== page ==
The total RNA was isolated from 100 mg muscle tissue using the Trizol Reagent. All RNAs were reverse-transcribed to cDNA using the M-MLV reverse transcriptase. Real-time PCR was performed on an Exicycler™ 96 PCR machine (LG company, Korea) using the primer for gene amplification: GLUT4 5′-ACAGGGCAAGGATGGTAGA–3′ and 5′-TGGAGGGGAACAAGAAAGT–3′, β-actin 5′-TCCATCATGAAGTGTGACGT–3′ and 5′-GCTCAGGAGGAGCAATGAT–3′. All reactions were performed under the same conditions: 95°C for 30 min, one cycle; 95°C for 30 s, 60°C for 30 s and 72°C for 1 minute, 40 cycles. The mRNA expression levels are presented as the threshold cycle (Ct) values, normalized by the β-actin mRNA value [8].

Western blotting

After separated on 12% SDS-polyacrylamide electrophoresis gels, the proteins from 20 mg of samples were electrophoretically transferred to polyvinylidene difluoride membranes. The membranes were respectively incubated with primary antibody against VAMP2, GLUT4, pAktThr308, pAktSer473 and total Akt respectively at 4°C overnight. Then the membranes were detected using HRP-conjugated secondary antibody. Autoradiograph was quantified using a HPIAS–2000 Image Analysis System (Championimages, China). The sum of the GLUT4 concentration in intracellular membranes and plasma membranes was taken as that in total cell membranes.

Immunohistochemistry

Serial cross sections were cut to a thickness of 5 μm at −20°C from paraffin-embedded muscles using a Leica cryostat microtome [10]. Sections were first blocked using peroxidase blocking solution for 15 min and washed with PBS. They were incubated with the primary antibody against GLUT4 for 35 min at room temperature. After washing the sections were incubated with the secondary antibody poly-HRP for 30 min. DAB was finally applied. All sections were counterstained with hematoxylin and viewed under the light microscope.

Statistical analysis

All values are represented as mean ± SEM. Comparisons among groups were made with ANOVA followed by Tukey’s test. Data about food intake, body weight and plasma insulin levels between before and after the experiments were compared by paired Student’s t-test. A p value<0.05 was considered significant.

Results

Food intake, body weight and plasma insulin levels

As shown in Table 1, the central administration of alarin increased food intake and weight gain, but reduced the plasma insulin levels in the diabetic alarin group compared with the diabetic control rats.

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Table 1. Before and after i.c.v. administration of alarin the variation of food intake, body weight and plasma insulin level of rats.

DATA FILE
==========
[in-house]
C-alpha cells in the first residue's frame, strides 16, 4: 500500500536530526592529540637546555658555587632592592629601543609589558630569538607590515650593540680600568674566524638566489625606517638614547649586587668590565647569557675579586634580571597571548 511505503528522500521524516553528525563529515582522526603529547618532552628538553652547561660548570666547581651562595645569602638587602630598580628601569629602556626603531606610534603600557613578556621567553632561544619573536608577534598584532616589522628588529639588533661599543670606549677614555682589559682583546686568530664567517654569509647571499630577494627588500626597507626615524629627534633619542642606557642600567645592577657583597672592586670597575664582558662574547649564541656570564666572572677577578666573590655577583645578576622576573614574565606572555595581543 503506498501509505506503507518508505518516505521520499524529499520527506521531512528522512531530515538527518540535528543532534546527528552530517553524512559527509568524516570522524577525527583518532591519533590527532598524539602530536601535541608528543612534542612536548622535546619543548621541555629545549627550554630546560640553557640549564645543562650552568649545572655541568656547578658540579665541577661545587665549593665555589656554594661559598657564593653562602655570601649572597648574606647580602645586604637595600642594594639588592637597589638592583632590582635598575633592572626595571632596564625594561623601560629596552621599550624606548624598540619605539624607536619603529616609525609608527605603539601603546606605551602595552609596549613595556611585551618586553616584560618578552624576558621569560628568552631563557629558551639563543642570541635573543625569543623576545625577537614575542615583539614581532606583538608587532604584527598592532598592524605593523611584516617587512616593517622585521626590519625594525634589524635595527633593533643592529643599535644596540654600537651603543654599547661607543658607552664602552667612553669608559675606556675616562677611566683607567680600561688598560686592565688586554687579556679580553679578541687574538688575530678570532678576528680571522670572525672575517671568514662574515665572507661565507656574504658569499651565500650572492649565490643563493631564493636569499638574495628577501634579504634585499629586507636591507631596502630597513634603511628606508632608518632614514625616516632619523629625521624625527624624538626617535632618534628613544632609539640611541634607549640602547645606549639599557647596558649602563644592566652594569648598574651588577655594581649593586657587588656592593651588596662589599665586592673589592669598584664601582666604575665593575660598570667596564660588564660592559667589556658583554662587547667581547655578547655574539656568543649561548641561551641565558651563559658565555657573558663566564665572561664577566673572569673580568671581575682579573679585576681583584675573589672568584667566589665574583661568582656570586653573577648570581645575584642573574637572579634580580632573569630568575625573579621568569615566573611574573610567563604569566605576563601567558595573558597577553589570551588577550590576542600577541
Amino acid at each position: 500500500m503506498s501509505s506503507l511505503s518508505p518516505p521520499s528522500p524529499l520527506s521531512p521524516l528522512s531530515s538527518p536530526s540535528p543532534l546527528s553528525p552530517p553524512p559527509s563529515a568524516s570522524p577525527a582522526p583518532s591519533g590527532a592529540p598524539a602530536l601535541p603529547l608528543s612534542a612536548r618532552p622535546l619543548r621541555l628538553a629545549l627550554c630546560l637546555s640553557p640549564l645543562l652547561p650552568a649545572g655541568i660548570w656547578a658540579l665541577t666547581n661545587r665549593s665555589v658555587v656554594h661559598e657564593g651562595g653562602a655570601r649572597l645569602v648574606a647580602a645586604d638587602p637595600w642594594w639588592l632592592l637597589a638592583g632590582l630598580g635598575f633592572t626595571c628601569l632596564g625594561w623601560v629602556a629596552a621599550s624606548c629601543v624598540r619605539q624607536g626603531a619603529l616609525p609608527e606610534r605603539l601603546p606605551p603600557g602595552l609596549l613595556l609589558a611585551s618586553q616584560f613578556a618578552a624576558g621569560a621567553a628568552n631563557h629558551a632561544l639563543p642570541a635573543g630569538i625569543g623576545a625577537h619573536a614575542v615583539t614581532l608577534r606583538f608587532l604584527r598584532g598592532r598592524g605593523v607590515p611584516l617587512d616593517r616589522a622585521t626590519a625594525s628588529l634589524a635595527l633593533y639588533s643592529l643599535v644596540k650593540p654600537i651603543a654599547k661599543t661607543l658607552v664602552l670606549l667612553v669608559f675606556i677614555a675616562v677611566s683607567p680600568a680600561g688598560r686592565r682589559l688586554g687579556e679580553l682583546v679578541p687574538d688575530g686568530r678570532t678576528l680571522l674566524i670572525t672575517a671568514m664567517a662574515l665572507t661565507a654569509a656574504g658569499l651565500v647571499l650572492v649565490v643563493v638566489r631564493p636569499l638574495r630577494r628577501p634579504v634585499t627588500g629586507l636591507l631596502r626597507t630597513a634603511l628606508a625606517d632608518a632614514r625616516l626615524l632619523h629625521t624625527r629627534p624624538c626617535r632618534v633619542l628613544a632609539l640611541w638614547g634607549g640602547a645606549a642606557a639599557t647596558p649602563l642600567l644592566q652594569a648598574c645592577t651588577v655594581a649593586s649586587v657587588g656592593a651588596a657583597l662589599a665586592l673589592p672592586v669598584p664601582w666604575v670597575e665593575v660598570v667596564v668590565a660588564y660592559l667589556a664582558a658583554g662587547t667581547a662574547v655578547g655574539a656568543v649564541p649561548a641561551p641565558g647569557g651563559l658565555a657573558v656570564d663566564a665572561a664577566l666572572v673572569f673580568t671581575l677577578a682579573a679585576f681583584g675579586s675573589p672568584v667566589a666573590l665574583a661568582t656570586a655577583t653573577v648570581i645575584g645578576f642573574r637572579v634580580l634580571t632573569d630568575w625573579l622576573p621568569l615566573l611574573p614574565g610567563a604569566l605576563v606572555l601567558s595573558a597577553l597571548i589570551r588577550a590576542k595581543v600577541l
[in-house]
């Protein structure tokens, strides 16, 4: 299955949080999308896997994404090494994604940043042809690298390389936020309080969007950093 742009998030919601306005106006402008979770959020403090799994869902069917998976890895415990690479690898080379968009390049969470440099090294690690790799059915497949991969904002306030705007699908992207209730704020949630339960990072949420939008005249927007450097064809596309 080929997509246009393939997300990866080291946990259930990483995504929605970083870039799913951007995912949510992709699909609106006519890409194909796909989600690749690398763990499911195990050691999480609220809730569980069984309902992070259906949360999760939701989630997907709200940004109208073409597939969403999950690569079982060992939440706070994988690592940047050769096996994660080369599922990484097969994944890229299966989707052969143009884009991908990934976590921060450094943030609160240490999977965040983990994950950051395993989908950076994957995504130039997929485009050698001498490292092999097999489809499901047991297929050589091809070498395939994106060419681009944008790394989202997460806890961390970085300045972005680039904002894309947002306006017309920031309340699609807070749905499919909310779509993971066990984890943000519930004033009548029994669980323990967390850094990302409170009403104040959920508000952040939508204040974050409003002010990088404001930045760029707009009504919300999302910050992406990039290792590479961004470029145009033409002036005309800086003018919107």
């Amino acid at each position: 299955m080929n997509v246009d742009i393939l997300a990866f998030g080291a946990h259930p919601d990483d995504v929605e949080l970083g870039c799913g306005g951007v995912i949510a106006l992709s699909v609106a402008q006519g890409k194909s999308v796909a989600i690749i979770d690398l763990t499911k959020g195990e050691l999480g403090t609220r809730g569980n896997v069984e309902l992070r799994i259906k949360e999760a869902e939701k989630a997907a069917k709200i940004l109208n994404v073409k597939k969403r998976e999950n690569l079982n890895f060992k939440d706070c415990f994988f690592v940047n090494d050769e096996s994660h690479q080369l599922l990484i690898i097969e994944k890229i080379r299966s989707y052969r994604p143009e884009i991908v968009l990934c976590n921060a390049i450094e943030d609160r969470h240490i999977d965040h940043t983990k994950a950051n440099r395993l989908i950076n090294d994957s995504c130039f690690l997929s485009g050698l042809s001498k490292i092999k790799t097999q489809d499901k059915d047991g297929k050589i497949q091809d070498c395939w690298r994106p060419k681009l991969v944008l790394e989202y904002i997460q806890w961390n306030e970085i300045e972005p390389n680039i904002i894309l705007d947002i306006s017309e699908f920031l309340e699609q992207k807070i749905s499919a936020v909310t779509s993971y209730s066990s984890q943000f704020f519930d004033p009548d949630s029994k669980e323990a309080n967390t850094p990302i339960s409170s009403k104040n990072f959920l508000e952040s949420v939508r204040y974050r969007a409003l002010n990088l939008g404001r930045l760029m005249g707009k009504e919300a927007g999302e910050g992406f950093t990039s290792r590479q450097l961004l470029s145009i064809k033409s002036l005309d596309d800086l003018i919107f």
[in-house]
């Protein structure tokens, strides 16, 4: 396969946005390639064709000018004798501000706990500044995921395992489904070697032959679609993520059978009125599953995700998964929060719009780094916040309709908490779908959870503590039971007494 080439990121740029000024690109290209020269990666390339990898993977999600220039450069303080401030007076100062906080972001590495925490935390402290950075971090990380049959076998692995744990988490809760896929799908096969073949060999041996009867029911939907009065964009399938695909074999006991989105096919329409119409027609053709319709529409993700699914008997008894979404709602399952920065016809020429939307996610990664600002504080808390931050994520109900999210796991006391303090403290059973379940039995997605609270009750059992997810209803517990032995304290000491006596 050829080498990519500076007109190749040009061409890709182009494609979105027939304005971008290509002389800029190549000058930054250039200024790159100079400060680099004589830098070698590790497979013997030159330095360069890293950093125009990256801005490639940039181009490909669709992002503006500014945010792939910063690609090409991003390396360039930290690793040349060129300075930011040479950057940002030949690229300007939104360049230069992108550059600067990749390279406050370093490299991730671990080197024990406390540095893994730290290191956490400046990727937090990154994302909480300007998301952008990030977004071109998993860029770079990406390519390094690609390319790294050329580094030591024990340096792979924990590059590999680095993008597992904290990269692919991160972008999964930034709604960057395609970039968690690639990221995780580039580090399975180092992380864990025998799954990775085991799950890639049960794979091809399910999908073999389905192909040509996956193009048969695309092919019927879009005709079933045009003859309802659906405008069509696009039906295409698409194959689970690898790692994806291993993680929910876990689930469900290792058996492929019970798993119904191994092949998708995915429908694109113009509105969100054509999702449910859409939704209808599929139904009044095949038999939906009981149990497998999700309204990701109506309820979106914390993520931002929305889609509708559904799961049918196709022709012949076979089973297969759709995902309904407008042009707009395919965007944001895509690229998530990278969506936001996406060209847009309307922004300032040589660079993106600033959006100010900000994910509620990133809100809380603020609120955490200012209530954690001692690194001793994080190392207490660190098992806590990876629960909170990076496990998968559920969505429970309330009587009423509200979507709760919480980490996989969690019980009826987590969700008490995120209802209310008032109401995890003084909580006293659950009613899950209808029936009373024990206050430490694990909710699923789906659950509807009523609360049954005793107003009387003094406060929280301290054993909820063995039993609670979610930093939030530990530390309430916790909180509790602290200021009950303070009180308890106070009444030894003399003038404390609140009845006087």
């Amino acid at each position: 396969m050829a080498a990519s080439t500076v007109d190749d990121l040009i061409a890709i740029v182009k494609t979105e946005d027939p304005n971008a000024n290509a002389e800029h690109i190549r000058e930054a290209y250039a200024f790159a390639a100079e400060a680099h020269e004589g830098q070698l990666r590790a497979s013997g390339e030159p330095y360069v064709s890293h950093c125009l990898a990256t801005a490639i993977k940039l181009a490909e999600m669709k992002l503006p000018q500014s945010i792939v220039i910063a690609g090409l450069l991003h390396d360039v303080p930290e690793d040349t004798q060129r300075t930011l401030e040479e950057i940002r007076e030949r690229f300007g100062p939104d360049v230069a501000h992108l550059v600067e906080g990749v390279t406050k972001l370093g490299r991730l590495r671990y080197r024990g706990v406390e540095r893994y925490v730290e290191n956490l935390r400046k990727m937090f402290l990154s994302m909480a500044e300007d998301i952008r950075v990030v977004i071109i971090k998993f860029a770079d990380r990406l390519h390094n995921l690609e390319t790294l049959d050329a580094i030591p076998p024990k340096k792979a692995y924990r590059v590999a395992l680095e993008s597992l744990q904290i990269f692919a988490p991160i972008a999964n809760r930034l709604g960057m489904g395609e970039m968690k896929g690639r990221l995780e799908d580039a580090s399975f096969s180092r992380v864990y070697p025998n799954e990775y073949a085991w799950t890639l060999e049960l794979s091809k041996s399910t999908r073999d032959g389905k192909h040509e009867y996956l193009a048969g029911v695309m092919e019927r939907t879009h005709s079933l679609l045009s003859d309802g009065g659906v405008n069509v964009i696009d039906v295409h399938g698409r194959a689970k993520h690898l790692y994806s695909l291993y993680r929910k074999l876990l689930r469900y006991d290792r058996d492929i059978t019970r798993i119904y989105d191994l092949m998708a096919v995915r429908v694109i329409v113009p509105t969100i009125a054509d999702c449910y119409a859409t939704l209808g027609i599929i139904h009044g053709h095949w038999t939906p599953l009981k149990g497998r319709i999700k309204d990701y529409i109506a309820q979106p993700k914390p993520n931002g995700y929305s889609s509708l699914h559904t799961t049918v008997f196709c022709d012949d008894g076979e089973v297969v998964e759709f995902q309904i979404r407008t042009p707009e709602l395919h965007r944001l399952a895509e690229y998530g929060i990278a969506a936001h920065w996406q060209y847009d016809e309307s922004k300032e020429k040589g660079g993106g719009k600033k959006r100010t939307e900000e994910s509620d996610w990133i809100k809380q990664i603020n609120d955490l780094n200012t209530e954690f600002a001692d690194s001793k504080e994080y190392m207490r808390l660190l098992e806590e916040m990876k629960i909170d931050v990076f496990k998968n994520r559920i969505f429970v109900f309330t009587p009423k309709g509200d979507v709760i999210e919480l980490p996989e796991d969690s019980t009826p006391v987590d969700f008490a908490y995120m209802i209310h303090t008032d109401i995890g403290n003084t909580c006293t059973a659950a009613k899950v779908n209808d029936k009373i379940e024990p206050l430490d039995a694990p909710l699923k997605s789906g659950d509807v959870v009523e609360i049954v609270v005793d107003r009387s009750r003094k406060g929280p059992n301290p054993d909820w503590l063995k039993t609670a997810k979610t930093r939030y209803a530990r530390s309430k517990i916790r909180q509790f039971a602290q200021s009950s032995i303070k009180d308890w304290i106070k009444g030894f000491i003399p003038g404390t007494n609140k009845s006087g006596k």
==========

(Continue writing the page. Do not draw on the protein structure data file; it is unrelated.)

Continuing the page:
https://doi.org/10.1371/journal.pone.0139327.t001

Plasma glucose levels

The central injection of alarin for 7 days vs. vehicle reduced the plasma glucose levels in the rats. As compared with diabetic controls, the blood glucose levels were reduced by 50.5% (P < 0.01) in the alarin-treated group (P < 0.01) (Fig 1). Whereas in the ala6-25Cys + alarin group the levels were enhanced by 42.6% (P < 0.01) compared with the alarin-injected group, but reduced by 37.2% (P < 0.01) compared with the ala6-25Cys group. The levels were higher in the diabetic control group than healthy controls (P < 0.01) (S2 File).

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Fig 1. Central treatment with alarin enhanced reduced blood glucose levels in the rats (n = 8).

The blood glucose levels in the alarin group were reduced compared with diabetic controls (DC). The levels in the ala6-25Cys+alarin group (ala6-25Cys+Al) was lower than ala6-25Cys group but higher than alarin group. In the diabetic control group the levels were higher than health controls (HC). The data shown are the means ± SEM. ●● P < 0.01 vs. HC; * P < 0.05, ** P < 0.01 vs. DC; ## P < 0.01 vs ala6-25Cys group; △△ P < 0.01 vs. alarin group.

https://doi.org/10.1371/journal.pone.0139327.g001

3H-2DG uptake in vivo

The central administration of alarin significantly stimulated glucose uptake in vivo. The 2-DG uptake was enhanced by 30.2% (P < 0.05) in the alarin-treated group as compared with diabetic controls (P < 0.01) (Fig 2). The beneficial effects of alarin were blunted by the co-administration of the alarin inhibitor, Ala6-25Cys. In the ala6-25Cys + alarin group the 2-DG uptake were decreased by 18.4% (P < 0.05) compared with the alarin-injected group, but increased 45.5% (P < 0.01) compared with the ala6-25Cys group. The 2-DG uptake was lower in the diabetic control group than healthy controls (P < 0.01) in vivo (S3 File).

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Fig 2. Central treatment with alarin enhanced [3H]-2-DG uptake in vivo (n = 8).